Hanukkah is one of the most well–known Jewish holidays. For those of us who are not Jews, here is what Hannukah is all about:
Hanukkah (sometimes Chanukkah) is a Jewish holiday celebrated for eight days and nights. It starts on the 25th of the Jewish month of Kislev, which coincides with late November-late December.
This year it falls between Sunday, 6 December and Monday, 14 December.
In Hebrew, the word “hanukkah” means “dedication.” The name reminds the Jewish people that this holiday commemorates the re-dedication of the holy Temple (the second Temple) in Jerusalem following the Jewish victory over the Syrian-Greeks in 165 BC.
Hanukkah is also known as the Festival of Lights and the Feast of Dedication.
The Hanukkah Story
In 168 BC the Jewish Temple was seized by Syrian-Greek soldiers. King Antiochus ordered an altar to be erected to the Greek god Zeus. In addition, Judaism was prohibited, circumcision was banned and pigs were sacrificed at the altar.
The Jewish rebellion that followed was led by Judah Maccabee, (or Y’hudhah HaMakabi, meaning “Judah the Hammer”). This uprising spanned three years until the Maccabees regained control of Jerusalem.
Once they had regained control of Jerusalem they wanted to rededicate the desecrated temple by lighting the Hanukiah. According to the Talmud, the Menorah was required to stay lit day and night and the only way to fuel the flame was using pure olive oil which contained the seal of the high priest.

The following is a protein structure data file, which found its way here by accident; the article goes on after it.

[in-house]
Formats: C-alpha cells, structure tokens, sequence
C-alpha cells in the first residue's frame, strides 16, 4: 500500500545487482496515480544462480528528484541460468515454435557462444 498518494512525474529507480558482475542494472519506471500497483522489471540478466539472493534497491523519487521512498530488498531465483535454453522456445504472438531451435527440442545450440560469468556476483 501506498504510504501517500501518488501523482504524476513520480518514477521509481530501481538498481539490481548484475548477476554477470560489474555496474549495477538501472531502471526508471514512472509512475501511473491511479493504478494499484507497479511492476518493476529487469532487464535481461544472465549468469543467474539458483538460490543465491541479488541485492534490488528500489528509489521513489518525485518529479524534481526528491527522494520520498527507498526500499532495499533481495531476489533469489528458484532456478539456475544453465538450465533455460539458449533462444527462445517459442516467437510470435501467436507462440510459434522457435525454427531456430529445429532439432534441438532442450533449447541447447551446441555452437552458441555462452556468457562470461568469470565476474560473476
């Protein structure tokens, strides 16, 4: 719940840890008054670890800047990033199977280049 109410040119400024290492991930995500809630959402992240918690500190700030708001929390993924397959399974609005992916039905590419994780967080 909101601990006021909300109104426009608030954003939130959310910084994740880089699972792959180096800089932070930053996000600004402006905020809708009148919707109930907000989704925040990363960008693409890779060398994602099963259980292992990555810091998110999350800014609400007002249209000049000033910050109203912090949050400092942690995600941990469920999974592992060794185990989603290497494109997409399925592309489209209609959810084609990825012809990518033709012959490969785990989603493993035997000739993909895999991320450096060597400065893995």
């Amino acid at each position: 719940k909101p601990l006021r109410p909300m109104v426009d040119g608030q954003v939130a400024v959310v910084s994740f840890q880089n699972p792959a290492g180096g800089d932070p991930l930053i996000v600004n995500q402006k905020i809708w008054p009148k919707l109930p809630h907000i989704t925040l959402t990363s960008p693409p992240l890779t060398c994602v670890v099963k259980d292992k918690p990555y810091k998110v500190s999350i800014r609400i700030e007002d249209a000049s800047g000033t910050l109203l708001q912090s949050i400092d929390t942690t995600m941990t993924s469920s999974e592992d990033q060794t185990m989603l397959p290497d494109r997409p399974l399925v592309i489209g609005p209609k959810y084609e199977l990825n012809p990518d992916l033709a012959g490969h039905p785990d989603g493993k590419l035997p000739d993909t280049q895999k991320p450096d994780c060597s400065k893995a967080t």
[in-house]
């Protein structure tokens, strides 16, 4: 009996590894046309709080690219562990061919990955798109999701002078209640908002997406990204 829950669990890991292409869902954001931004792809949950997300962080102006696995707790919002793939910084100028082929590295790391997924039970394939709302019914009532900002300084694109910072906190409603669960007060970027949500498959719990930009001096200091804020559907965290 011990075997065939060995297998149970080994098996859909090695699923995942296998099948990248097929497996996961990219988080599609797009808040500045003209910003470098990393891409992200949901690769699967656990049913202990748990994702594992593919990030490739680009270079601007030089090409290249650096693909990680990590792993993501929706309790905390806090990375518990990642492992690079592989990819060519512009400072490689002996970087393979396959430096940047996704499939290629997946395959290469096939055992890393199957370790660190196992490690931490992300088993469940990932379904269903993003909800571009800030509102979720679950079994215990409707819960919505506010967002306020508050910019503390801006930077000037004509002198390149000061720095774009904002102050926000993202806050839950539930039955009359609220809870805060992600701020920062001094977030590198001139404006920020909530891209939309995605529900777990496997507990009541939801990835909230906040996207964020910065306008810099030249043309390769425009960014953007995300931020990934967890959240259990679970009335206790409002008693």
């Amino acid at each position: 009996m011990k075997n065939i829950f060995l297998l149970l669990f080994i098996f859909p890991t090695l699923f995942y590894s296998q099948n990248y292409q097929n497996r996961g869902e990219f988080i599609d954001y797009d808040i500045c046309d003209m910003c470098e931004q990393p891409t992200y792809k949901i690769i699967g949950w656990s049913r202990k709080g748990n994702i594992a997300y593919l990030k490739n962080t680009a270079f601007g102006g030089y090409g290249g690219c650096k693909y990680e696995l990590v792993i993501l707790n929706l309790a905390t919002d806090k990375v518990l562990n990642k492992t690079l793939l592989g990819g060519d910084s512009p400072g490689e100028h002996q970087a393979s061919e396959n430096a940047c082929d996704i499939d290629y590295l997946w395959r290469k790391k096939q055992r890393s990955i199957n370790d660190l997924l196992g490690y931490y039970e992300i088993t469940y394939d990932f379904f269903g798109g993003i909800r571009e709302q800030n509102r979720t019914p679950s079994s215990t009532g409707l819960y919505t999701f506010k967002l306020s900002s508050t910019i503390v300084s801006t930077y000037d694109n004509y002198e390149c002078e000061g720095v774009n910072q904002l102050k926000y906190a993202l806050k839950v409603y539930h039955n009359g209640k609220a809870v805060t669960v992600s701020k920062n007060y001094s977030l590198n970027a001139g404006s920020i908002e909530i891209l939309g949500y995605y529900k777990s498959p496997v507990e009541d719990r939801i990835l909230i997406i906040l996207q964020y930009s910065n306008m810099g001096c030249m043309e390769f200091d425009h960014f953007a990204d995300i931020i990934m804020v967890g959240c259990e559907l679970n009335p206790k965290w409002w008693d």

The Macabees only found enough oil for one day, and it would take eight days for a new batch of the sacred oil to be prepared.
They lit the candle and, miraculously, it burned for the entire eight days until the new oil was ready. This event became known as ‘the miracle of the oil’ and Hanukkah was born.
Today the Jewish people observe Hanukkah by lighting a nine-branched menorah, or chanukiah.
Eight of the candle holders represents the eight days. The ninth holder, called the shamash (“helper” or “servant”), is for a candle used to light all other candles and/or to be used as an extra light. To be kosher the shamash must be offset on a higher or lower plane than the main eight candles or oil lamps.
It is customary to light one candle the first night, then an additional light each night until on the final night all the candles are lit.
To celebrate the ‘miracle of oil’, Jewish people eat foods cooked in oil, such as jam donuts which are deep fried and latkes (potato pancakes) which are pan fried. Games are often played during the festival as well, including spinning the dreidel which is the Yiddish word for a spinning top.
We encourage Christians to say a special prayer for our Jewish brothers and sisters as they celebrate Hanukkah.
Just as in the days of the Macabees, where men tried to wipe out the memory of the Jews, there are still those today being driven by the same evil motives.
May Christians be a light of hope to the Jewish people, standing shoulder to shoulder with them, letting them know they no longer have to face these challenges alone.